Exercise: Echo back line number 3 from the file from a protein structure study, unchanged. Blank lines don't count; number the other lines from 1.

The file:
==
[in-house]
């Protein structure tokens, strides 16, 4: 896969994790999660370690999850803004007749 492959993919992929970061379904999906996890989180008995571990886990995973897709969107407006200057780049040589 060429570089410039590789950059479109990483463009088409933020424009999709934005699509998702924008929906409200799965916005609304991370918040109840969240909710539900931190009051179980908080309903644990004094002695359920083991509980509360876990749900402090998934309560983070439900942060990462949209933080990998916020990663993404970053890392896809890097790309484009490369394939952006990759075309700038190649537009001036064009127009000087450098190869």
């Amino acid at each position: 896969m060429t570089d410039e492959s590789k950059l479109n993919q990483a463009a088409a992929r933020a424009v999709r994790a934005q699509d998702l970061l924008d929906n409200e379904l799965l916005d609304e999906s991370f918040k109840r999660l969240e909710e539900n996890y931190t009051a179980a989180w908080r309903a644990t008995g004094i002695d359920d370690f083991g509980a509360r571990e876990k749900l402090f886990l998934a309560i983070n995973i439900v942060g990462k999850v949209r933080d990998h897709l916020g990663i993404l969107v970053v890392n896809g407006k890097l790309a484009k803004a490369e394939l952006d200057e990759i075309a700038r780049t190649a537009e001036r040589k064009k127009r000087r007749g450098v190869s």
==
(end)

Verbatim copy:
């Amino acid at each position: 896969m060429t570089d410039e492959s590789k950059l479109n993919q990483a463009a088409a992929r933020a424009v999709r994790a934005q699509d998702l970061l924008d929906n409200e379904l799965l916005d609304e999906s991370f918040k109840r999660l969240e909710e539900n996890y931190t009051a179980a989180w908080r309903a644990t008995g004094i002695d359920d370690f083991g509980a509360r571990e876990k749900l402090f886990l998934a309560i983070n995973i439900v942060g990462k999850v949209r933080d990998h897709l916020g990663i993404l969107v970053v890392n896809g407006k890097l790309a484009k803004a490369e394939l952006d200057e990759i075309a700038r780049t190649a537009e001036r040589k064009k127009r000087r007749g450098v190869s």